When used in a LAN-networking environment, the computer 20 is connected to the LAN 51 through a network interface or adapter 53, which is one type of communications device. In some embodiments, when used in a WAN-networking environment, the computer 20 typically includes a modem 54 (another type of communications device) or any other type of communications device, e.g., a wireless transceiver, for establishing communications over the wide-area network 52, such as the internet. The modem 54, which may be internal or external, is connected to the system bus 23 via the serial port interface 46. In a networked environment, program modules depicted relative to the computer 20 can be stored in the remote memory storage device 50 of remote computer, or server 49. It is appreciated that the network connections shown are exemplary and other means of, and communications devices for, establishing a communications link between the computers may be used including hybrid fiber-coax connections, T1-T3 lines, DSL's, OC-3 and/or OC-12, TCP/IP, microwave, wireless application protocol, and any other electronic media through any suitable switches, routers, outlets and power lines, as the same are known and understood by one of ordinary skill in the art.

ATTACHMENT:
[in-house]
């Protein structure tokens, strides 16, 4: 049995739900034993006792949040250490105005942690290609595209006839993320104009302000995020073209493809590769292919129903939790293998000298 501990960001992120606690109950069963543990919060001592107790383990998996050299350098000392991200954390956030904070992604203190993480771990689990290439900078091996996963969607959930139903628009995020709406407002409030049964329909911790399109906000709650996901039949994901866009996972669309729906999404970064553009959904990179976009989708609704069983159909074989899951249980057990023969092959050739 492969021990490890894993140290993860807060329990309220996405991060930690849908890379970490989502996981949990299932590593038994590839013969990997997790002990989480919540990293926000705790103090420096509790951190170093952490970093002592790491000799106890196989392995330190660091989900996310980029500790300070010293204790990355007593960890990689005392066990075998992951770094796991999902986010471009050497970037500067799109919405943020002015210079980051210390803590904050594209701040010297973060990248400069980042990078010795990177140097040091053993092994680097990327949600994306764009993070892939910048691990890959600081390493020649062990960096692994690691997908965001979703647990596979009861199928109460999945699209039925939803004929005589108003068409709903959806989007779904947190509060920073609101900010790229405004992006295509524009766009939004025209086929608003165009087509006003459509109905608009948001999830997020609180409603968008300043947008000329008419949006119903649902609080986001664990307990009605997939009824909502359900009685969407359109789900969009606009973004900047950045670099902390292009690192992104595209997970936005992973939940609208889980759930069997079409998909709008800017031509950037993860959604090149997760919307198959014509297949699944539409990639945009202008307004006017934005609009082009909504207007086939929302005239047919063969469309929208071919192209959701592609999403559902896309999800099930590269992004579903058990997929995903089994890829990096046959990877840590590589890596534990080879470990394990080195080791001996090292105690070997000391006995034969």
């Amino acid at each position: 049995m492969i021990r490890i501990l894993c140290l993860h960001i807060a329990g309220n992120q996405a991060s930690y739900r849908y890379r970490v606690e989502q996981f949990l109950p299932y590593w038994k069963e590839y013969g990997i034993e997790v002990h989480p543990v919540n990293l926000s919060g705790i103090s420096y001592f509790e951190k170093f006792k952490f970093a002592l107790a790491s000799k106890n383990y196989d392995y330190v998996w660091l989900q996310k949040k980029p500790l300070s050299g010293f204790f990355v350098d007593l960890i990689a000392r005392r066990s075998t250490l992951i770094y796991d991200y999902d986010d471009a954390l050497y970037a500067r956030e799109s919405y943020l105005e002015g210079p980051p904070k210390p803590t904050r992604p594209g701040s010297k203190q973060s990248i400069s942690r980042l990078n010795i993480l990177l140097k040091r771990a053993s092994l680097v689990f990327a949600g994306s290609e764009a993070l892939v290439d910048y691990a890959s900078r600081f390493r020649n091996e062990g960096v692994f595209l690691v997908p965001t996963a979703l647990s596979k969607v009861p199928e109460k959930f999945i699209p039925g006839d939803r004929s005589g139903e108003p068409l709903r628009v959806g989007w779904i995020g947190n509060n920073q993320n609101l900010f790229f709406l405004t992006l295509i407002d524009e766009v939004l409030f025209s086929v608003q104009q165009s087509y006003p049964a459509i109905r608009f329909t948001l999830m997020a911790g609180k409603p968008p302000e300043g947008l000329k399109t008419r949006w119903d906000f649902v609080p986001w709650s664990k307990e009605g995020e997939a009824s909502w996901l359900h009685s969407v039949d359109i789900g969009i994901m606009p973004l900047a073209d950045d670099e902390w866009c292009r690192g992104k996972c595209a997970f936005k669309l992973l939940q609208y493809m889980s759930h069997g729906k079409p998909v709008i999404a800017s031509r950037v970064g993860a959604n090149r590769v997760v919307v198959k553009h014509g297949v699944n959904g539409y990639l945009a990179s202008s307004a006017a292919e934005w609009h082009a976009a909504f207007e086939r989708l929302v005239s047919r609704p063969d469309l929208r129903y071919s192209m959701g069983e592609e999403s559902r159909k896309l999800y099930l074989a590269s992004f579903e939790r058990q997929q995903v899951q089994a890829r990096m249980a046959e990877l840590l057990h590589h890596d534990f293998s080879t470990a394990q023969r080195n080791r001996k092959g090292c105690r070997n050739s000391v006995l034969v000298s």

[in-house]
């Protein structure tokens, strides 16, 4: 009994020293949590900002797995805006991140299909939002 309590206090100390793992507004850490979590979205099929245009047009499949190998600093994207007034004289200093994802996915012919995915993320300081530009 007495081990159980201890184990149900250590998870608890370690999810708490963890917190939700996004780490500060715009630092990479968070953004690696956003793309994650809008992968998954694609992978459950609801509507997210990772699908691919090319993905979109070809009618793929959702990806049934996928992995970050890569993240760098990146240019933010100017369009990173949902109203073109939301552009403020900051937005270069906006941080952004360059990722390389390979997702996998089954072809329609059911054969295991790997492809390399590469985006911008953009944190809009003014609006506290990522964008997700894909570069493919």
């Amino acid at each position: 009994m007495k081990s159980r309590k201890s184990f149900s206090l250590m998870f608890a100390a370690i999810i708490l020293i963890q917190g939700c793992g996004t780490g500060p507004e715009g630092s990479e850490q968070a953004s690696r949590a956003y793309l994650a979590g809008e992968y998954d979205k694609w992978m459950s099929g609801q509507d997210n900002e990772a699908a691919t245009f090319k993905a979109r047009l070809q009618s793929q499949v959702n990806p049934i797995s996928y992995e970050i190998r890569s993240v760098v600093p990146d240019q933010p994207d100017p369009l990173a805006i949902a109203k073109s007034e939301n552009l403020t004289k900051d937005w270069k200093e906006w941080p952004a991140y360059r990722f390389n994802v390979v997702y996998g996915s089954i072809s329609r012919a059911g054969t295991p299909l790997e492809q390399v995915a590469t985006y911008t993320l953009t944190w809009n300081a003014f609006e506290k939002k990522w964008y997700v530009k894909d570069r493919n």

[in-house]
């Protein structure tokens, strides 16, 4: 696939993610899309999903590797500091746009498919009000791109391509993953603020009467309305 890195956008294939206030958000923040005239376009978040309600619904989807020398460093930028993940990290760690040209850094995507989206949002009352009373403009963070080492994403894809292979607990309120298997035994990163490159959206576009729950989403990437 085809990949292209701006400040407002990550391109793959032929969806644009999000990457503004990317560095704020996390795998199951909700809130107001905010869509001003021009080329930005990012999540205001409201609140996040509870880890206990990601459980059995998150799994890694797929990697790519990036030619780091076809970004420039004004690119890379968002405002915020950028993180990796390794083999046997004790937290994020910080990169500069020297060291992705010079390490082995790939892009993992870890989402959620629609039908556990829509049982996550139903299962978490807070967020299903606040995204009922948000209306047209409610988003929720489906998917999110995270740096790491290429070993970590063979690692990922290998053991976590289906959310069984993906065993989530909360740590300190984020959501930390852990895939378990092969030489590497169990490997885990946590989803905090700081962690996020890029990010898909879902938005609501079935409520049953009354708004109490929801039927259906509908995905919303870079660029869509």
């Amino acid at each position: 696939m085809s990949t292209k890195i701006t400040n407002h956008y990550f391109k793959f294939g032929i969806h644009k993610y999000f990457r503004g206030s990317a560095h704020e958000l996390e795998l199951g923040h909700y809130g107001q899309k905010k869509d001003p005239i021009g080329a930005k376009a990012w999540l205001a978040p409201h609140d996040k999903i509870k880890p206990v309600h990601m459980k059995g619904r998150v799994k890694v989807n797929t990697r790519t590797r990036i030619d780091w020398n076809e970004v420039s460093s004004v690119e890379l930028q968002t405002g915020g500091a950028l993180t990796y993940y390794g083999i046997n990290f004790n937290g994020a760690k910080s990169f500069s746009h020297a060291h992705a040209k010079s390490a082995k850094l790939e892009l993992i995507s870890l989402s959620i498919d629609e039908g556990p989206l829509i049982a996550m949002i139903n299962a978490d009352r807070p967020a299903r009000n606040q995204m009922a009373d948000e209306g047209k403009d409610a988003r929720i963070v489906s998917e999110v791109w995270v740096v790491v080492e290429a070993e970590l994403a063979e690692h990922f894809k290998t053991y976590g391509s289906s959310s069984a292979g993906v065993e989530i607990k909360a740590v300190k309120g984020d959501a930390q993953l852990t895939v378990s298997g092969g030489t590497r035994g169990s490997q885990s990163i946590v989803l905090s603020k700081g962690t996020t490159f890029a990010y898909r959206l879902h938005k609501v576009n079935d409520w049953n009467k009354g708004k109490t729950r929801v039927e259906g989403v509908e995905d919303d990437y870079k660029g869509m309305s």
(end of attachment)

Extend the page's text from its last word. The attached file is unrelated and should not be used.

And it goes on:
In the foregoing detailed description of embodiments of the invention, various features are grouped together in a single embodiment for the purpose of streamlining the disclosure. This method of disclosure is not to be interpreted as reflecting an intention that the claimed embodiments of the invention require more features than are expressly recited in each claim. Rather, as the following claims reflect, inventive subject matter lies in less than all features of a single disclosed embodiment. Thus the following claims are hereby incorporated into the detailed description of embodiments of the invention, with each claim standing on its own as a separate embodiment. It is understood that the above description is intended to be illustrative, and not restrictive. It is intended to cover all alternatives, modifications and equivalents as may be included within the spirit and scope of the invention as defined in the appended claims. Many other embodiments will be apparent to those of skill in the art upon reviewing the above description. The scope of the invention should, therefore, be determined with reference to the appended claims, along with the full scope of equivalents to which such claims are entitled. In the appended claims, the terms “including” and “in which” are used as the plain-English equivalents of the respective terms “comprising” and “wherein,” respectively. Moreover, the terms “first,” “second,” and “third,” etc., are used merely as labels, and are not intended to impose numerical requirements on their objects.

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Classifications
U.S. Classification717/103, 717/104, 707/944, 707/827
International ClassificationG06F17/00, G06F9/44
Cooperative ClassificationY10S707/944, G06F8/10
European ClassificationG06F8/10